This blog was born four and a half years ago, among the graceful llianas and tenacious biting insects of the Talamanca region of Costa Rica, where a small team of local scientists works around the clock on a 14+ year monitoring project that uses fish species in nearby streams to tell them indicators of water quality and stream health in the region. While I was visiting to illustrate a field guide of indicator species, Asociacion ANAI’s executive director Bill McLarney introduced me to each fish species like a friend; we gathered individuals from sampling sites, brought them back to the headquarters in a small tank, and when I finished sketching and photographing by night the ANAI team returned the (perhaps shaken, but very much alive) fish to their home streams.
Well, it’s late summer in Maine, which is apparently the time that Mainers have truckloads of firewood dumped onto their lawns and then spend the next several weeks stuffing it into every crevice of their home or office.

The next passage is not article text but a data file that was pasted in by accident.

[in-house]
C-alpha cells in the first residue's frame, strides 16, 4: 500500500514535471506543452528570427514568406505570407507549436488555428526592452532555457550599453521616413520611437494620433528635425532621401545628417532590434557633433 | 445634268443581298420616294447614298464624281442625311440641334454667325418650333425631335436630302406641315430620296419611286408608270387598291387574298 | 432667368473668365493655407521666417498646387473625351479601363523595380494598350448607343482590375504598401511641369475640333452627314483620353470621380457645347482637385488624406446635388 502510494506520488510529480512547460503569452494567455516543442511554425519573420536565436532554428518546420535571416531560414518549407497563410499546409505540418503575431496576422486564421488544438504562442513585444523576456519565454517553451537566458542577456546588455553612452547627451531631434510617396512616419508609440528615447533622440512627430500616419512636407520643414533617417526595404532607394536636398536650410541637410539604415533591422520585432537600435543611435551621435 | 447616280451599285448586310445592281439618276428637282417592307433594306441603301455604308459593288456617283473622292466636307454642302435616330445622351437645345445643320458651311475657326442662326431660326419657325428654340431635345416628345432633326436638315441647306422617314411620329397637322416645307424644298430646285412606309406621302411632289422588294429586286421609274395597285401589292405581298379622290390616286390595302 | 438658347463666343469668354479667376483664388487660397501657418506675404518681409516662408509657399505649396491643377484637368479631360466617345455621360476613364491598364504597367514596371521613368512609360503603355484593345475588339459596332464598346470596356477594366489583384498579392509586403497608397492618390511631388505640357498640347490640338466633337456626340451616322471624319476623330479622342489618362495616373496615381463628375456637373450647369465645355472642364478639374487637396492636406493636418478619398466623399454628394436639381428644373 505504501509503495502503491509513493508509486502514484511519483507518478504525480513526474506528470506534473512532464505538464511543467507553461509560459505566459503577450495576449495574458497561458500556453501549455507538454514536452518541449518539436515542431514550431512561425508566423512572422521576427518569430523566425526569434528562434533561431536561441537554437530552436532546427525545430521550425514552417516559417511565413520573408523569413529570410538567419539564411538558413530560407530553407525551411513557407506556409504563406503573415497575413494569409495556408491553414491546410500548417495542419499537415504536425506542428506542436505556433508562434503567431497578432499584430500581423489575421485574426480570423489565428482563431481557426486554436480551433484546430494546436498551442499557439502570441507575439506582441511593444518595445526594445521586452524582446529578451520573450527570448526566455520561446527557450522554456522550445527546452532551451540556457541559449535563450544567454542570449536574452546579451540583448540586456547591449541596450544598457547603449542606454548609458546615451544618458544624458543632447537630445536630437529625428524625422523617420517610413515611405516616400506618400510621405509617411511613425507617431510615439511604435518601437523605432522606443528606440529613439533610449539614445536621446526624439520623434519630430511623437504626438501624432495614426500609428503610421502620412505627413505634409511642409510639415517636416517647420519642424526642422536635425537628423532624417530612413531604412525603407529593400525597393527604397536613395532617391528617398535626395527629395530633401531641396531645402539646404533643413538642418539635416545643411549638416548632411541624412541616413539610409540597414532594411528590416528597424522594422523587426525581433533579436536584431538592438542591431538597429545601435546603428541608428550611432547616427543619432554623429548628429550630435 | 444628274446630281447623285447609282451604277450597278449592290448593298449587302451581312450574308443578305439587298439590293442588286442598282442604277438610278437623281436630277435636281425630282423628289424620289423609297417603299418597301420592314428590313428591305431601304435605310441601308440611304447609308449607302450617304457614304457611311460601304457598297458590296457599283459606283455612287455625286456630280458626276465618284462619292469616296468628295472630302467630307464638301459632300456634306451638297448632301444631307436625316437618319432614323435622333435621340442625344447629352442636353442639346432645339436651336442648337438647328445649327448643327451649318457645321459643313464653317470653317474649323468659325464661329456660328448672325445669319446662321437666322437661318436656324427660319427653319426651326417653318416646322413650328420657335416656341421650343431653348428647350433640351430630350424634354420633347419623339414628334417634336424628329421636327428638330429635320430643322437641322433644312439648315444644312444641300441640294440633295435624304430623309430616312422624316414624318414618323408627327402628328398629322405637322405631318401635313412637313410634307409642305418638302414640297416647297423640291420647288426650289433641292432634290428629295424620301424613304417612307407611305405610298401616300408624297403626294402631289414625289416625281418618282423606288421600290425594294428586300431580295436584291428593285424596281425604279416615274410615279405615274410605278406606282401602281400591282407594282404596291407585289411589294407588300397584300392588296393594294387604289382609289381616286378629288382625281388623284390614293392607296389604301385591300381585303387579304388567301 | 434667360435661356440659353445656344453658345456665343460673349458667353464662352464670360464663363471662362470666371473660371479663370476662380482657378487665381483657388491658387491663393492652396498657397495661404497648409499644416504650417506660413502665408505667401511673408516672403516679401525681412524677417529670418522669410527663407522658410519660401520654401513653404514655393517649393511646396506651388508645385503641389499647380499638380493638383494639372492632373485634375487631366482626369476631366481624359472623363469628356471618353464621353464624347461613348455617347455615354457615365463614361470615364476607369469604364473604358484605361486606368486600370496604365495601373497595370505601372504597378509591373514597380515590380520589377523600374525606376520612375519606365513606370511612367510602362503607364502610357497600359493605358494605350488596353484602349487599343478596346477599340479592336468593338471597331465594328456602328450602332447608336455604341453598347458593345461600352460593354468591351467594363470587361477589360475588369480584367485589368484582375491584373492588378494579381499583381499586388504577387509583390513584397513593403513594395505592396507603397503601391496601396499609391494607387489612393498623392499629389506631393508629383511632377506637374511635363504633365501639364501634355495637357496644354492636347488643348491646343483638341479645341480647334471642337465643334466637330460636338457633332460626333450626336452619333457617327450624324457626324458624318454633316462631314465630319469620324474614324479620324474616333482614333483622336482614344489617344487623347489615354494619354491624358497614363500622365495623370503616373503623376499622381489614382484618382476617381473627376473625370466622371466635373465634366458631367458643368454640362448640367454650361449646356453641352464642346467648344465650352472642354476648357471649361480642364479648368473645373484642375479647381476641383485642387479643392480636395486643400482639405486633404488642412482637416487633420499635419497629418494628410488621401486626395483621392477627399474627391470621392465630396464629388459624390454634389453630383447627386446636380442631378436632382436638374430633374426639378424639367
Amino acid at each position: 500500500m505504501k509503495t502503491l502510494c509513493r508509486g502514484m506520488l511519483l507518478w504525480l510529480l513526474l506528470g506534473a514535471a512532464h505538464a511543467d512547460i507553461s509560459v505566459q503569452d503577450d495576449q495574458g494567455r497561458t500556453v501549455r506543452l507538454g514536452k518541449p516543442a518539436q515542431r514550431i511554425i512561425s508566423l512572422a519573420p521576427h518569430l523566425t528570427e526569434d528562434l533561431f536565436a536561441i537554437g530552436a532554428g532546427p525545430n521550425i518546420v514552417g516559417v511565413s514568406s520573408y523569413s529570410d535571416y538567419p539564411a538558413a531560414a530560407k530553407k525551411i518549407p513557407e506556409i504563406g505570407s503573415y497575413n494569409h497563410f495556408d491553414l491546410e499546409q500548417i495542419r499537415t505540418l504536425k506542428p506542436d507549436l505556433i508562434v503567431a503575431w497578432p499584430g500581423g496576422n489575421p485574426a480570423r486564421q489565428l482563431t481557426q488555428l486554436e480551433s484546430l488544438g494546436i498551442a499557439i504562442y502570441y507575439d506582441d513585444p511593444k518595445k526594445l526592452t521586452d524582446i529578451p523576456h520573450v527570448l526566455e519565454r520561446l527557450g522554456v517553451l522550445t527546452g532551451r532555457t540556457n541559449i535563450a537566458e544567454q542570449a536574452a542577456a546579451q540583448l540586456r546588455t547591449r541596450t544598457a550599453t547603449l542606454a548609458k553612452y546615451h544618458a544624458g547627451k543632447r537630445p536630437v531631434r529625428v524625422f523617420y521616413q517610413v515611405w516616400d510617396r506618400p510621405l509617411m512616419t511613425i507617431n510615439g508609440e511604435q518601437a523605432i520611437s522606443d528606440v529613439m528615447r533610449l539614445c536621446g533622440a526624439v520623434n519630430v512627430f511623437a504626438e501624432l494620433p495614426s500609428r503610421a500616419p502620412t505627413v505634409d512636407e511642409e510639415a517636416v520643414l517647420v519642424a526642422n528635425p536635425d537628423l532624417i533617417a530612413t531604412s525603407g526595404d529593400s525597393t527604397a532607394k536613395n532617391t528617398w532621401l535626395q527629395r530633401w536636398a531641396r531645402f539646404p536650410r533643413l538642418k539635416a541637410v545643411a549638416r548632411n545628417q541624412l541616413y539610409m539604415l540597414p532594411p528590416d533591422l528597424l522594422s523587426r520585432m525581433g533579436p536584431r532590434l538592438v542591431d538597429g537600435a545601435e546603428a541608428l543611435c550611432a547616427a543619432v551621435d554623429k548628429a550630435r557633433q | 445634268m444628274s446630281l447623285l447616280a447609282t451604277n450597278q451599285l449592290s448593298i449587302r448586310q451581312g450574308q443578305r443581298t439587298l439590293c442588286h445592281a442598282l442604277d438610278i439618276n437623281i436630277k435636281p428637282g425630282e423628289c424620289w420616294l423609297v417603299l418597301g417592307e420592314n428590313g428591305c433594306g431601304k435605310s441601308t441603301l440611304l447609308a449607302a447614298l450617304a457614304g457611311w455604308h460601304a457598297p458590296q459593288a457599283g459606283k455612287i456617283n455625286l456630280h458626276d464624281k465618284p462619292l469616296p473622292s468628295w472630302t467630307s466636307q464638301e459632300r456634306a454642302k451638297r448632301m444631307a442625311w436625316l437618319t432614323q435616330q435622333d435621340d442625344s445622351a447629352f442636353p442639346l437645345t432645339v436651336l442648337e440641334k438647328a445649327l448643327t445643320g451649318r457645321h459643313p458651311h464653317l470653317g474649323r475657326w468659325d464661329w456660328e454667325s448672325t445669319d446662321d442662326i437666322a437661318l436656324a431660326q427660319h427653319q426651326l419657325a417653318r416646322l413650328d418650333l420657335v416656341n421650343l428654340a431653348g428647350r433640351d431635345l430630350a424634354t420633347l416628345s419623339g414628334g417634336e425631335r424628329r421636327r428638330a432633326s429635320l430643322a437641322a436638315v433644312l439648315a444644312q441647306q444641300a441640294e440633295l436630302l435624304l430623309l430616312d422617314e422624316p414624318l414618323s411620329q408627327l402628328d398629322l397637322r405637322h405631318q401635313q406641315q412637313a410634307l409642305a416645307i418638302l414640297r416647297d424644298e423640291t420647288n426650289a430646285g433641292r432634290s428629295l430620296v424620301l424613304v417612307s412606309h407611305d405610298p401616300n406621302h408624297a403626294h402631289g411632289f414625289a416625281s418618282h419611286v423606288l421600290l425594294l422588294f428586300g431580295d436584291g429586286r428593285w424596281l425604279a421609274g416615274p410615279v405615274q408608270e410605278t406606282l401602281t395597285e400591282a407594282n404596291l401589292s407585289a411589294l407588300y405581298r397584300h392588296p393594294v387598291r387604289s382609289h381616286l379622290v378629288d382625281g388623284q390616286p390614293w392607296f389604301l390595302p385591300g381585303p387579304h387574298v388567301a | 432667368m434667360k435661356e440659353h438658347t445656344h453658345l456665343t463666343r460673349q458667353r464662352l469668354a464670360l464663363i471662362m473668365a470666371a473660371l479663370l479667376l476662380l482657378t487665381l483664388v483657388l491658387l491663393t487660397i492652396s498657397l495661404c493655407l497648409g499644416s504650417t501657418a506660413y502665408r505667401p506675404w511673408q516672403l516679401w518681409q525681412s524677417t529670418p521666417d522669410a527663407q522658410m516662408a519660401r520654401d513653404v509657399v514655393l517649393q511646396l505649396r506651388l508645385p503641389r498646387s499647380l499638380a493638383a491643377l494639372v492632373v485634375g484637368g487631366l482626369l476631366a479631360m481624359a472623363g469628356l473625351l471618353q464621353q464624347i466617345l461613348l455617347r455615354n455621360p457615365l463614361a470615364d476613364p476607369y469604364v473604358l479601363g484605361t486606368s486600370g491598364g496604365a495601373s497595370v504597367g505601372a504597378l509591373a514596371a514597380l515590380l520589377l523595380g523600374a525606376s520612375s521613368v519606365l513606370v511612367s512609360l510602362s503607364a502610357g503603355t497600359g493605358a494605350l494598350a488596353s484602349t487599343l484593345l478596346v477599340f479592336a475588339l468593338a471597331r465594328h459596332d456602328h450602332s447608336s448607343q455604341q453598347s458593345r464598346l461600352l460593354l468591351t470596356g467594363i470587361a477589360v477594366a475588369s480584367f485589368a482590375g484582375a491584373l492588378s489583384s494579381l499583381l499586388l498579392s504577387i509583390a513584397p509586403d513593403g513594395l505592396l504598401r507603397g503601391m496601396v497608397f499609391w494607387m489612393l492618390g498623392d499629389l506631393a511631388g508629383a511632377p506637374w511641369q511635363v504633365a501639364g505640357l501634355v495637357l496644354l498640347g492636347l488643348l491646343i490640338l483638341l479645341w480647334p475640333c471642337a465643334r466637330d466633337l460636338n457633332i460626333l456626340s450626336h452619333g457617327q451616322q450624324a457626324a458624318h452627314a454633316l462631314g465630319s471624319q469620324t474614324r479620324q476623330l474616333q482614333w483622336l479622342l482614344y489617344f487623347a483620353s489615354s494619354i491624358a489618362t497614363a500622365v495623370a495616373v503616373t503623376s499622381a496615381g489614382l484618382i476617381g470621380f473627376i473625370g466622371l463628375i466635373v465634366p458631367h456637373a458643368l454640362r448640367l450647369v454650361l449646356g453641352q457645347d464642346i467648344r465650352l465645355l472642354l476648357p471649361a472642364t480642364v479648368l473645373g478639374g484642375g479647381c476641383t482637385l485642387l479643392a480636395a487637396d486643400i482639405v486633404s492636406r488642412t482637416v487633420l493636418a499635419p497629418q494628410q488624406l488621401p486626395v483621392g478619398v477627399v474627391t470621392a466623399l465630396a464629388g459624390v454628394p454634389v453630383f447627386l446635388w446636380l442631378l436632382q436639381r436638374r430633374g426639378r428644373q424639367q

Hold the phone.
I was about to post about my Natural Heritage Hikes trip to Aroostook County – the people, the potatoes, the potatoes… the potatoes… but my creative flow was interrupted by the second most redneck thing I have ever witnessed: the Redneck Olympics in Hebron, Maine.
Sunkhaze Meadows NWR is a 2014 Maine Natural Heritage Hike. For more information, visit my Natural Heritage Hikes page.
On Friday, I began the trip that I had been waiting for all summer: Aroostook County, northernmost in Maine.
On my way there, I stopped at Sunkhaze Meadows National Wildlife Reserve just outside of Orono, where I found the wildlife right away. Or rather, it found me.
A new design for Vermont Center for Ecostudies to send to their donors. Go get some money, VCE!
In other news, I saw a pair of Bobolink in my backyard grassland last week, where this photo was taken.
I was a special guest today at Crazy Art Camp at the Children’s Discovery Museum in Augusta!
After watching me demonstrate drawing an antler using a plexiglass grid to get the scale right, the campers created their own leaf drawings using homemade dental floss-and-card stock grids.